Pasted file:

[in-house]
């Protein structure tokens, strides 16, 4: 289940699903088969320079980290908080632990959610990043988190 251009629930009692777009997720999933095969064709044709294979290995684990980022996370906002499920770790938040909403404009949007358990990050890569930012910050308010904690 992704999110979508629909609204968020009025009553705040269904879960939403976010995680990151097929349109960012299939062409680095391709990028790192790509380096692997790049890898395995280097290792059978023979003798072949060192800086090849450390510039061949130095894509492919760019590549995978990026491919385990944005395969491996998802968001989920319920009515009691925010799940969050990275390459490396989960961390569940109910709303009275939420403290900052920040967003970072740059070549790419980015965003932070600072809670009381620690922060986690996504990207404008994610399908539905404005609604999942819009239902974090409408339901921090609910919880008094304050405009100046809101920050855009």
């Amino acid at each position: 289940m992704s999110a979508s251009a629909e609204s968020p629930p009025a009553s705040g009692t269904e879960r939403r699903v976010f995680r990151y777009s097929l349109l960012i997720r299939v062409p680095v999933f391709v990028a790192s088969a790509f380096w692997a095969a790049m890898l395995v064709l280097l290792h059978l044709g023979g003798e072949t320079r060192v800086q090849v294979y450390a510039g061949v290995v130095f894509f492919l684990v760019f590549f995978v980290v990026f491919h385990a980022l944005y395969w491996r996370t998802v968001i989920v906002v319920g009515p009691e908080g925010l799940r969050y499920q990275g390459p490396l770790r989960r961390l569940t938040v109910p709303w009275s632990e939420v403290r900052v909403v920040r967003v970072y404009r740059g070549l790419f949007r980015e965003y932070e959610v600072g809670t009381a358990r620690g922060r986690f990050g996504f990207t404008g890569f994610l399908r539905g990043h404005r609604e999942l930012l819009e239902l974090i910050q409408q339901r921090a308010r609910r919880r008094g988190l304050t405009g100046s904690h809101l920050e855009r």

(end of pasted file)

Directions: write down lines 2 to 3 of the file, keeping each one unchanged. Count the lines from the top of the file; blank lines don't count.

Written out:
């Protein structure tokens, strides 16, 4: 289940699903088969320079980290908080632990959610990043988190 251009629930009692777009997720999933095969064709044709294979290995684990980022996370906002499920770790938040909403404009949007358990990050890569930012910050308010904690 992704999110979508629909609204968020009025009553705040269904879960939403976010995680990151097929349109960012299939062409680095391709990028790192790509380096692997790049890898395995280097290792059978023979003798072949060192800086090849450390510039061949130095894509492919760019590549995978990026491919385990944005395969491996998802968001989920319920009515009691925010799940969050990275390459490396989960961390569940109910709303009275939420403290900052920040967003970072740059070549790419980015965003932070600072809670009381620690922060986690996504990207404008994610399908539905404005609604999942819009239902974090409408339901921090609910919880008094304050405009100046809101920050855009």
């Amino acid at each position: 289940m992704s999110a979508s251009a629909e609204s968020p629930p009025a009553s705040g009692t269904e879960r939403r699903v976010f995680r990151y777009s097929l349109l960012i997720r299939v062409p680095v999933f391709v990028a790192s088969a790509f380096w692997a095969a790049m890898l395995v064709l280097l290792h059978l044709g023979g003798e072949t320079r060192v800086q090849v294979y450390a510039g061949v290995v130095f894509f492919l684990v760019f590549f995978v980290v990026f491919h385990a980022l944005y395969w491996r996370t998802v968001i989920v906002v319920g009515p009691e908080g925010l799940r969050y499920q990275g390459p490396l770790r989960r961390l569940t938040v109910p709303w009275s632990e939420v403290r900052v909403v920040r967003v970072y404009r740059g070549l790419f949007r980015e965003y932070e959610v600072g809670t009381a358990r620690g922060r986690f990050g996504f990207t404008g890569f994610l399908r539905g990043h404005r609604e999942l930012l819009e239902l974090i910050q409408q339901r921090a308010r609910r919880r008094g988190l304050t405009g100046s904690h809101l920050e855009r």